The beehives of the Left Bank Luxembourg Gardens have been buzzing since 1856 and today produce close to 500kg of honey per harvest. It’s sold to the public on the last weekend in September, with proceeds going to beekeeping and honey-extraction classes, for which there’s a waiting list.
Seems you feel a fool in this city without a hive on your roof, balcony or garden. At the exclusive Westin Paris they’re not only using their rooftop bounty in the kitchens but also for honey-based spa treatments. The Westin hives were installed by Stephane Bazin and Guillaume Charlot, creators of L’Abeille du Grand Paris (Paris Beekeepers).
‘‘We’ve set up a dozen private hives in gardens south of Paris, teaching the owners how to maintain their ruches (beehives), helping them make honey. This form of urban beekeeping is our defence against the demise of the bees. Every time you put a flower on your balcony, you’re helping pollination,’’ they say. The duo works free of charge and takes 10 per cent of the honey, which is sold in local markets, by word of mouth and at the Westin. New equipment is bought with the proceeds.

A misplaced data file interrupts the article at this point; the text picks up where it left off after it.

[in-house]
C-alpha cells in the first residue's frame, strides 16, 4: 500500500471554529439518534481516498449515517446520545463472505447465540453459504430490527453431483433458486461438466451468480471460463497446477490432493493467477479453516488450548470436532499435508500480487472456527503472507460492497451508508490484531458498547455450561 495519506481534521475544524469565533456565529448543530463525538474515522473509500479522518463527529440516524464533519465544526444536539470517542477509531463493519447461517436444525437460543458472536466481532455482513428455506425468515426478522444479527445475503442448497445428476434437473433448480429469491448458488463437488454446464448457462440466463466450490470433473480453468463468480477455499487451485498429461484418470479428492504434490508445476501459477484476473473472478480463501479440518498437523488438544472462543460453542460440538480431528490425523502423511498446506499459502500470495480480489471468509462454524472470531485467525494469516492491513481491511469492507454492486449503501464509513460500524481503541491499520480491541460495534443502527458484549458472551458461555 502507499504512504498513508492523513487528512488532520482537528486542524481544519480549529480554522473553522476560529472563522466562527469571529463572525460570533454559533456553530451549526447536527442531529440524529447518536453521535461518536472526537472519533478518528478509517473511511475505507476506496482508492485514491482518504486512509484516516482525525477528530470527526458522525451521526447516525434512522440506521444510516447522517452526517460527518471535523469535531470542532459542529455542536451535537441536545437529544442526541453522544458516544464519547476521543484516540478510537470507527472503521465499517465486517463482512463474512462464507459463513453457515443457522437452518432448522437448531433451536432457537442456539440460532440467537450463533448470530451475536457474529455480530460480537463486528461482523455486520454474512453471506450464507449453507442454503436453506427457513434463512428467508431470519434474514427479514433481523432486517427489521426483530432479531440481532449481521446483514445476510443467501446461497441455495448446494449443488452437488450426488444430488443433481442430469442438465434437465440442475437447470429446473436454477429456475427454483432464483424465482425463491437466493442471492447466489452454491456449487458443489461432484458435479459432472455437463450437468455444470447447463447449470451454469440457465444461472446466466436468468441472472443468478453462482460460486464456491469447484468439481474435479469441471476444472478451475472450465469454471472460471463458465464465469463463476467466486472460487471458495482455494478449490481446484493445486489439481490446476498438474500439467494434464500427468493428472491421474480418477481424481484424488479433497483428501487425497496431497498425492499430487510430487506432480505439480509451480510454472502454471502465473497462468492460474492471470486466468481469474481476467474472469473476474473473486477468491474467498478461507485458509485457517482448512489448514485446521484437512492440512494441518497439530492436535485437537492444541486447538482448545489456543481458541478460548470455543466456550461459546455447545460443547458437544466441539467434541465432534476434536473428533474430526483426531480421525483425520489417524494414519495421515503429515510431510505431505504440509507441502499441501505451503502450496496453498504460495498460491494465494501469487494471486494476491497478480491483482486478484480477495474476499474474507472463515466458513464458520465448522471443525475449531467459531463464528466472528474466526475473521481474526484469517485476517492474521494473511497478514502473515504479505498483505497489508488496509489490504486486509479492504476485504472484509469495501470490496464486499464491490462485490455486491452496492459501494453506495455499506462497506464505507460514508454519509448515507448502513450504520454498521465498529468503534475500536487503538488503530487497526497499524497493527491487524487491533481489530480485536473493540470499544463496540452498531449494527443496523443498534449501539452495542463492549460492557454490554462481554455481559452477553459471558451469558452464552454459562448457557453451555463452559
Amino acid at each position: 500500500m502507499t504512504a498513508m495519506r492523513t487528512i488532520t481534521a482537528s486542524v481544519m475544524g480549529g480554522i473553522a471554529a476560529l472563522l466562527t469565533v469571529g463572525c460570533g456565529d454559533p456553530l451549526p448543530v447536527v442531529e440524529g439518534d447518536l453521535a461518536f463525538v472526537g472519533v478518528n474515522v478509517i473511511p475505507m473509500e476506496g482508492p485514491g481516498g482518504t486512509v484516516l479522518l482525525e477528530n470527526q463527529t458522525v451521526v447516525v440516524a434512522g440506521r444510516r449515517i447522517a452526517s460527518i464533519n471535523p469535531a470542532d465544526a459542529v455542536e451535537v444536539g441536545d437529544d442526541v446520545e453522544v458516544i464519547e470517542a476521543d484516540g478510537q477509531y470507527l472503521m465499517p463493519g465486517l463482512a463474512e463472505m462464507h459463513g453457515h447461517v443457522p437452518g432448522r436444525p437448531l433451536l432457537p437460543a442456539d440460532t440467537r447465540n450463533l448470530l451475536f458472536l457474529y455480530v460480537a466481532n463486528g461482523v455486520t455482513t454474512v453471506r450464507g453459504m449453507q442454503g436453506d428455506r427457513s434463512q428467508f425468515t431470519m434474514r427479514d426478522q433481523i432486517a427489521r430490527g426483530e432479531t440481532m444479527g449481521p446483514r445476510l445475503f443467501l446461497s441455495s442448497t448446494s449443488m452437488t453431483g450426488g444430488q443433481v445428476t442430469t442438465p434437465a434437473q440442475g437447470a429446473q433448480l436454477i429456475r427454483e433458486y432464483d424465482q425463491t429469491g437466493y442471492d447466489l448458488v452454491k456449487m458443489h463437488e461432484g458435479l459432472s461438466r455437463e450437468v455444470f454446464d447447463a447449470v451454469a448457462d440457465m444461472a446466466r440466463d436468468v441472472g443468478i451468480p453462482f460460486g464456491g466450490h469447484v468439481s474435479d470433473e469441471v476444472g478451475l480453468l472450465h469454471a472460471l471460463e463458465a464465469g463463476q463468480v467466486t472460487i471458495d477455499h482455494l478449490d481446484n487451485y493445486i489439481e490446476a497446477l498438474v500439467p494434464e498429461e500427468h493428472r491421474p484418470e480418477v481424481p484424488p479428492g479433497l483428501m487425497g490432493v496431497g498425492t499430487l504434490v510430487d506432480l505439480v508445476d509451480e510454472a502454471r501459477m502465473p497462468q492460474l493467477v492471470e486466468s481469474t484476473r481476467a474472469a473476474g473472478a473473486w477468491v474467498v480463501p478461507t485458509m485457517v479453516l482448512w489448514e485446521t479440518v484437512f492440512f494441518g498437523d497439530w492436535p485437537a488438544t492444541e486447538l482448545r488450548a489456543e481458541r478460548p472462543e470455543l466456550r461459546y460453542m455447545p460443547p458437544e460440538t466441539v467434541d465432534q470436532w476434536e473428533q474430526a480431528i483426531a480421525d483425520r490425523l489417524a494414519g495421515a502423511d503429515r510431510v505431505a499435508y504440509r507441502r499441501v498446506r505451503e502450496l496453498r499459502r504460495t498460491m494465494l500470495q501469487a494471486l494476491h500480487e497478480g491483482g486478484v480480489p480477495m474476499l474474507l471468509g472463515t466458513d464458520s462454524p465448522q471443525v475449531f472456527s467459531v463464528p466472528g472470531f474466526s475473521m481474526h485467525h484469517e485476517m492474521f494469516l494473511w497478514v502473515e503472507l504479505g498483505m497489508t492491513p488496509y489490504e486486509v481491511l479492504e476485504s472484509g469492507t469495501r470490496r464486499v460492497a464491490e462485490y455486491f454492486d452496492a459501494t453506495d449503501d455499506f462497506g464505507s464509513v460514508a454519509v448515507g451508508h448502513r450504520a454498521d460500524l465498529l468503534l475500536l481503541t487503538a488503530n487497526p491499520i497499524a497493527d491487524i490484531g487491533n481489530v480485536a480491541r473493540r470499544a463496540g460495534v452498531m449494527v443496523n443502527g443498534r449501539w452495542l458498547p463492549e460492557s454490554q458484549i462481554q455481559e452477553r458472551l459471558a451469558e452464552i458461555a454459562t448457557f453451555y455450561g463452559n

In Paris, beginner beekeepers need a balcony or protected terrace and must register with the Veterinary Authority: Charlot and Bazin can do the rest, as they did for a Parisian family near the Bastille. The family had room for just one hive, and in the first harvest achieved 40kg of honey. They have never been stung, leaving the busy bees to their work: ‘‘It’s incredible how organised they are, keeping the queen warm in winter: groups crowd around her, batting their wings to make heat. It’s a marvellous experience for us and our seven-year-old daughter.’’ latourdargent.com nicomiel.com patrickroger.com Australia so his students would have the opportunity to expand their perspectives while bringing about positive change. But while volunteering with them in Costa Rica and Guyana, he noticed not much of the funding was going back into the community.